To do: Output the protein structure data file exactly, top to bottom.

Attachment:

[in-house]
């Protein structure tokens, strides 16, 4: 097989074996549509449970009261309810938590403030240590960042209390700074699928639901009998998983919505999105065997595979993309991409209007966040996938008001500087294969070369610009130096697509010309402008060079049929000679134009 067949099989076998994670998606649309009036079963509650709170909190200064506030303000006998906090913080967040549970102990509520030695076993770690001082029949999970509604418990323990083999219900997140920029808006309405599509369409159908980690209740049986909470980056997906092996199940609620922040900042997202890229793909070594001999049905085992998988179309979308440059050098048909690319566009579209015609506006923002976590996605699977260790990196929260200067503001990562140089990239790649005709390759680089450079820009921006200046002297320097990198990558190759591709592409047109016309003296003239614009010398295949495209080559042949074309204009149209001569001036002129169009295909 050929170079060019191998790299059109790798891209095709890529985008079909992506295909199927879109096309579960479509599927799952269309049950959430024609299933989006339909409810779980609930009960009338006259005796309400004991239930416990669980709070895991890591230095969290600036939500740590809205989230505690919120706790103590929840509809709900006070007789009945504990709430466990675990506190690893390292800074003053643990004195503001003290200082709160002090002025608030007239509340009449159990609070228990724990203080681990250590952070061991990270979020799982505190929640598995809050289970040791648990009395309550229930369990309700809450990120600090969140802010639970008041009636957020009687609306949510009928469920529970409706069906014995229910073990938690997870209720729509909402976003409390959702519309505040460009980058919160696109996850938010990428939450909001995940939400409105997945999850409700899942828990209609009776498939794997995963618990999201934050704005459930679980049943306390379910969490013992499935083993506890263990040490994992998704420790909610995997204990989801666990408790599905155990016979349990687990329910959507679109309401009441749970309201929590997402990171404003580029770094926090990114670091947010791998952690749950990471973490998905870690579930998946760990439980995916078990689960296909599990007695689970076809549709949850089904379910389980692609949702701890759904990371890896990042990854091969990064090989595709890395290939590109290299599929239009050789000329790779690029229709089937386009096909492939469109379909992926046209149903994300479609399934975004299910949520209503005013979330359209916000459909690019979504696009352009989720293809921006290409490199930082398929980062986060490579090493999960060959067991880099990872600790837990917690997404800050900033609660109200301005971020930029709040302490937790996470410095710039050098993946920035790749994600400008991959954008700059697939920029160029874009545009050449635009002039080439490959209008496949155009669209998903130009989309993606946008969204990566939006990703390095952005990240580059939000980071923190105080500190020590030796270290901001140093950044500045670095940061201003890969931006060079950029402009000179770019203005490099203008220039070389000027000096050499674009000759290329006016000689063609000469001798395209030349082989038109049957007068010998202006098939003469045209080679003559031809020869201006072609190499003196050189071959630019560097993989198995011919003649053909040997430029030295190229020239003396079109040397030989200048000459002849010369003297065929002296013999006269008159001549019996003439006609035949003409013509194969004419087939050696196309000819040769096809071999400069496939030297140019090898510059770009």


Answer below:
[in-house]
């Protein structure tokens, strides 16, 4: 097989074996549509449970009261309810938590403030240590960042209390700074699928639901009998998983919505999105065997595979993309991409209007966040996938008001500087294969070369610009130096697509010309402008060079049929000679134009 067949099989076998994670998606649309009036079963509650709170909190200064506030303000006998906090913080967040549970102990509520030695076993770690001082029949999970509604418990323990083999219900997140920029808006309405599509369409159908980690209740049986909470980056997906092996199940609620922040900042997202890229793909070594001999049905085992998988179309979308440059050098048909690319566009579209015609506006923002976590996605699977260790990196929260200067503001990562140089990239790649005709390759680089450079820009921006200046002297320097990198990558190759591709592409047109016309003296003239614009010398295949495209080559042949074309204009149209001569001036002129169009295909 050929170079060019191998790299059109790798891209095709890529985008079909992506295909199927879109096309579960479509599927799952269309049950959430024609299933989006339909409810779980609930009960009338006259005796309400004991239930416990669980709070895991890591230095969290600036939500740590809205989230505690919120706790103590929840509809709900006070007789009945504990709430466990675990506190690893390292800074003053643990004195503001003290200082709160002090002025608030007239509340009449159990609070228990724990203080681990250590952070061991990270979020799982505190929640598995809050289970040791648990009395309550229930369990309700809450990120600090969140802010639970008041009636957020009687609306949510009928469920529970409706069906014995229910073990938690997870209720729509909402976003409390959702519309505040460009980058919160696109996850938010990428939450909001995940939400409105997945999850409700899942828990209609009776498939794997995963618990999201934050704005459930679980049943306390379910969490013992499935083993506890263990040490994992998704420790909610995997204990989801666990408790599905155990016979349990687990329910959507679109309401009441749970309201929590997402990171404003580029770094926090990114670091947010791998952690749950990471973490998905870690579930998946760990439980995916078990689960296909599990007695689970076809549709949850089904379910389980692609949702701890759904990371890896990042990854091969990064090989595709890395290939590109290299599929239009050789000329790779690029229709089937386009096909492939469109379909992926046209149903994300479609399934975004299910949520209503005013979330359209916000459909690019979504696009352009989720293809921006290409490199930082398929980062986060490579090493999960060959067991880099990872600790837990917690997404800050900033609660109200301005971020930029709040302490937790996470410095710039050098993946920035790749994600400008991959954008700059697939920029160029874009545009050449635009002039080439490959209008496949155009669209998903130009989309993606946008969204990566939006990703390095952005990240580059939000980071923190105080500190020590030796270290901001140093950044500045670095940061201003890969931006060079950029402009000179770019203005490099203008220039070389000027000096050499674009000759290329006016000689063609000469001798395209030349082989038109049957007068010998202006098939003469045209080679003559031809020869201006072609190499003196050189071959630019560097993989198995011919003649053909040997430029030295190229020239003396079109040397030989200048000459002849010369003297065929002296013999006269008159001549019996003439006609035949003409013509194969004419087939050696196309000819040769096809071999400069496939030297140019090898510059770009």